Back to previous page


Four ways to fix long-term care

By ,

KIM KYUNG-HOON REUTERS Across the political spectrum, there’s pretty widespread recognition that, as written, health reform’s CLASS Act would have failed. The long-term care insurance program wouldn’t be able to cover the expected health care costs of those most likely to enroll: people who needed to use a lot of health care.

But what we have now doesn’t work very well, either. Only about 7 million Americans currently buy insurance policies for long-term care, even though many more will need these kind of services, like nursing homes and rehabilitative care, at some point in their lives.

There are a lot of reasons for the low take-up, which range from the high cost of premiums to lack of information to confusion about what services Medicare will cover. What that means, is a lot of Americans end up covering long-term care costs out of pocket. When they run out of money, they move onto Medicaid. Here’s what that looks like in graph form:

Politics aside, health economists have spent a lot of time thinking about how you fix this and get more people purchasing long-term care insurance. “If you got  bunch of real long-term care wonks in a room, we could figure something out,” says Duke University’s Donald Taylor, a health care economist. I spent most of yesterday talking to those wonks, and here are four solutions they came up with:

Fix the CLASS Act: While the White House has halted implementation on the CLASS Act, it has also opposed repeal. And some see ways to fix the insurance program to make it sustainable, mostly by making it easier for lower-cost patients to join. Taylor would introduce one-time underwriting that would make it slightly more expensive for those at higher risk to join the program. He would also ratchet up the required hours worked to get into the program, meant to be a proxy for measuring physical fitness . “Both of those ways make sure you’re signing up relatively healthy folks,” says Taylor.

HHS has expressed concerns that many of the changes it would need to make would face legal challenges, for stepping outside the bounds of the health reform law. But, as the Urban Institute’s Howard Gleckman points out, “What part of the law isn’t being legally challenged at this point?”

Expand Medicare to cover long-term care: Medicare has grown substantially since its enactment in 1965, to cover prescription drugs and other new benefits. But its services have never touched long-term care. “In one sense, it’s a historical accident,” says Taylor. “When Medicare passed, people didn’t live as long.” So one possible solution would be creating a new Medicare program to cover long-term care issues. There’s one huge roadblock here: Medicare is already very expensive, with costs growing at a rapid clip. Adding in long-term care benefits - which can cost, on average, $50,000 for one year - “You could imagine having bigger deductibles as a sort of quid pro for an expansion of Medicare to long term care,” says Mark Pauly, a professor of health care management at the University of Pennsylvania’s Wharton School of Business.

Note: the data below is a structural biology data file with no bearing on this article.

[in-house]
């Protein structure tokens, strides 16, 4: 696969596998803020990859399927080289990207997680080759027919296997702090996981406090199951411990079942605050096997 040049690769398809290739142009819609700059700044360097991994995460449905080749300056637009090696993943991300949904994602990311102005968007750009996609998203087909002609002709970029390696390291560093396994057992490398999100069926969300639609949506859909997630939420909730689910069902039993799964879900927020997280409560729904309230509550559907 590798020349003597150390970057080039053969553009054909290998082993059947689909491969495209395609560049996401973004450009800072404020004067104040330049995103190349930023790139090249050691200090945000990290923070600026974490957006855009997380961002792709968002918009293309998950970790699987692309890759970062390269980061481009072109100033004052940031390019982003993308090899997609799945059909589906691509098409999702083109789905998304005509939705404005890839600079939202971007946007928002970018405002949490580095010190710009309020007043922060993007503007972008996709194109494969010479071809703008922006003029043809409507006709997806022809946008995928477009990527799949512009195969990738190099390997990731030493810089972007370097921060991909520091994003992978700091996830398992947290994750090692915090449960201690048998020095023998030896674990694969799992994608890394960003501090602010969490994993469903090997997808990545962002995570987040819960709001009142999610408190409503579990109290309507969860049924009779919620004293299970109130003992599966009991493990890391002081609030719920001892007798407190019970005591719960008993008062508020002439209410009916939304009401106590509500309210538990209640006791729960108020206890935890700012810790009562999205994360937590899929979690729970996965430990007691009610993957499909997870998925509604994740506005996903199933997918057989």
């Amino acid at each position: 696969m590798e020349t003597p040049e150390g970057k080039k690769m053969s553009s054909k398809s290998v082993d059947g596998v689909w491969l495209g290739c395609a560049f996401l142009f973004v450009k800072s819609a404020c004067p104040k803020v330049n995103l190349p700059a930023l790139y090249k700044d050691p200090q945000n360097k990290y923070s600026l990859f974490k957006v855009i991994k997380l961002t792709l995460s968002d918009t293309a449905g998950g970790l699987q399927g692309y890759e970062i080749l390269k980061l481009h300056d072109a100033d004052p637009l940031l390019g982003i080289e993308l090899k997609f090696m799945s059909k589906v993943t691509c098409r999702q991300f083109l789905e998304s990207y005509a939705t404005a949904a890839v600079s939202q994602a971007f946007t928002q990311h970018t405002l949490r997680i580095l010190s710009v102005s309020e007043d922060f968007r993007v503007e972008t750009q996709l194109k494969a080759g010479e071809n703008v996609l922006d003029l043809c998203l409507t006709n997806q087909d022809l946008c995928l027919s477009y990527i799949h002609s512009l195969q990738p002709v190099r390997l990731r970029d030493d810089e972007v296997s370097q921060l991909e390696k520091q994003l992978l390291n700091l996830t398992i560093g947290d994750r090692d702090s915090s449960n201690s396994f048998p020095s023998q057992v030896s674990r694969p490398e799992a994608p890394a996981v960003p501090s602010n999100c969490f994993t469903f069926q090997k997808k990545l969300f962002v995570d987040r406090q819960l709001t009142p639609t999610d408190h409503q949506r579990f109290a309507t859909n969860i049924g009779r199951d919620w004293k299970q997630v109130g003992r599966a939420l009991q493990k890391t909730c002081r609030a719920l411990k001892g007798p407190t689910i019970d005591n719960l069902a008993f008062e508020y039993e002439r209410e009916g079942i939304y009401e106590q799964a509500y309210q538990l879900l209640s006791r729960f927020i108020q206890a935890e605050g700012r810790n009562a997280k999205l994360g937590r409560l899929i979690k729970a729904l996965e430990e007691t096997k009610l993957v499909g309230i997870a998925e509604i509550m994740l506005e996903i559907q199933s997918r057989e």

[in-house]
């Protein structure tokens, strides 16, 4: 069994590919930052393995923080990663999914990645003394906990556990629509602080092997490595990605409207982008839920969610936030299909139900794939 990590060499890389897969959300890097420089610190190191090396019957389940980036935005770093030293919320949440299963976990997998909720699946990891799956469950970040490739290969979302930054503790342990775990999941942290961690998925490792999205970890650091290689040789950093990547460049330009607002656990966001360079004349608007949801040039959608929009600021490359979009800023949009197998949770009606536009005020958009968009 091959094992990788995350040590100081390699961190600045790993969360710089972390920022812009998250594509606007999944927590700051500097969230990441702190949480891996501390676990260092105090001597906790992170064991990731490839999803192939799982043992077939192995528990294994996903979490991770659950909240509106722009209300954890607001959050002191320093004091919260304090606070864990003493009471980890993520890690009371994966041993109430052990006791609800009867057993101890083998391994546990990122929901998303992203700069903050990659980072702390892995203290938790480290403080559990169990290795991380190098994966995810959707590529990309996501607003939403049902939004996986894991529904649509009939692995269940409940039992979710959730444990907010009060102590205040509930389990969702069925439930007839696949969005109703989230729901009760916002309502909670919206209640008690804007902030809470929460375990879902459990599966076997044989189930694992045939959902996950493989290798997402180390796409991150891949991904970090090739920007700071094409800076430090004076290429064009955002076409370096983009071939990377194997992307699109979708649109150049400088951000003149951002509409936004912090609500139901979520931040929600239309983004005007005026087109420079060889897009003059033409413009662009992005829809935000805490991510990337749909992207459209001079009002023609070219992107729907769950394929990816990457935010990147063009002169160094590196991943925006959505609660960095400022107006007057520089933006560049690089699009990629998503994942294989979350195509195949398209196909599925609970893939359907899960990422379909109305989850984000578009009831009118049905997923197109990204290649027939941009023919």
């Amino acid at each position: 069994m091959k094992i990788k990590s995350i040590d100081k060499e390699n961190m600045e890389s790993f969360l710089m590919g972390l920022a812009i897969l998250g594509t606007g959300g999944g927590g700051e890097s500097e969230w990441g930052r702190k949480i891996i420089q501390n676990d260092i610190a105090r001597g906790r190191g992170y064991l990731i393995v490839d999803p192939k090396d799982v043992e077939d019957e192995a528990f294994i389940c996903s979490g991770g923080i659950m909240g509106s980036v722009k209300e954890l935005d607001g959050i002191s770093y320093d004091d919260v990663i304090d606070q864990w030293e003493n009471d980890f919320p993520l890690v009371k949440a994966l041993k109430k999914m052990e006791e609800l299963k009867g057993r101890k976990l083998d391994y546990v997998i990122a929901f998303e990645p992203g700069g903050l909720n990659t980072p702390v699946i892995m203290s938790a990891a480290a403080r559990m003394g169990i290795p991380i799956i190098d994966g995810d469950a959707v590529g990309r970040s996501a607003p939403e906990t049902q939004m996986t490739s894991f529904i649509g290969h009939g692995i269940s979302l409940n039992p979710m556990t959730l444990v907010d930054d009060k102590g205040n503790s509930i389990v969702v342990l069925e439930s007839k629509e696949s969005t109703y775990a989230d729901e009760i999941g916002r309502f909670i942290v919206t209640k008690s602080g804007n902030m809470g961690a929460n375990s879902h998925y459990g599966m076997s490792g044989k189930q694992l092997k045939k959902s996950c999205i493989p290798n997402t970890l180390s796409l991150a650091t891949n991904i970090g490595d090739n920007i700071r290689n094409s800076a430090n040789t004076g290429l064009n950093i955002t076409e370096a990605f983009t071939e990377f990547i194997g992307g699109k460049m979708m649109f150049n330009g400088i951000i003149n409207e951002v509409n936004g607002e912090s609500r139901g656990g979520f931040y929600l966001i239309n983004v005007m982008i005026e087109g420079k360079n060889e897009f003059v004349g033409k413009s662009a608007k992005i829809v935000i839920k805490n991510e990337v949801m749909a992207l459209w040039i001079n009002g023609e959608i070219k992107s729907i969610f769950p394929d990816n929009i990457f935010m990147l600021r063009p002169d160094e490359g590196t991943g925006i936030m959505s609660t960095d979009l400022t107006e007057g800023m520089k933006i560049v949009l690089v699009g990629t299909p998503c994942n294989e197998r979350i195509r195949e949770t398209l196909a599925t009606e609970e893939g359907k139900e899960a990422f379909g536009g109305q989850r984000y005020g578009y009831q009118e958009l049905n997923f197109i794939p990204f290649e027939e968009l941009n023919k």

Model long-term care insurance after pensions: Taylor has written on the idea of making long term care insurance a forced saving account, financed by an employee payroll tax. But unlike traditional saving programs, like 401(k)s, the accrued funds could be used on the individual, their parents or bequeathed to their children. “The idea is some kind of forced savings,” says Taylor, who wrote a 2008 paper on this topic. “Even if you don’t need it, you end up getting something out of it.”

Mount an aggressive marketing campaign: Much of the hesi­ta­tion about buying long-term care insurance is likely wrapped up in a lack of knowledge about who covers such services. In a Prudential survey last year, more than half of Americans thought that Medicare or their private health insurance plan would cover long-term care benefits (generally, they won’t.) “When I talk to consumer groups, I ask who has long-term care insurance, and about half the room will usually raise their hand,” says Urban Institute’s Gleckman. “We know that’s not right. It turns out what they’ve actually got are Medicare supplemental policies. But nobody really knows the difference and they do think the government is paying for this.”

Most experts are skeptical, though, that any marketing campaign, no matter how aggressive or well-crafted, would be enough to get people to sign up in a voluntary, private market situation.”I’m pretty pessimistic there’s going to be a real market ever in private, long-term care insurance,” says Pauly, noting that Medicaid continues to act as a safety  net for this kind of care. “Unless you abhor the quality or stigma of Medicaid, there are pretty modest incentives to save more.”

© The Washington Post Company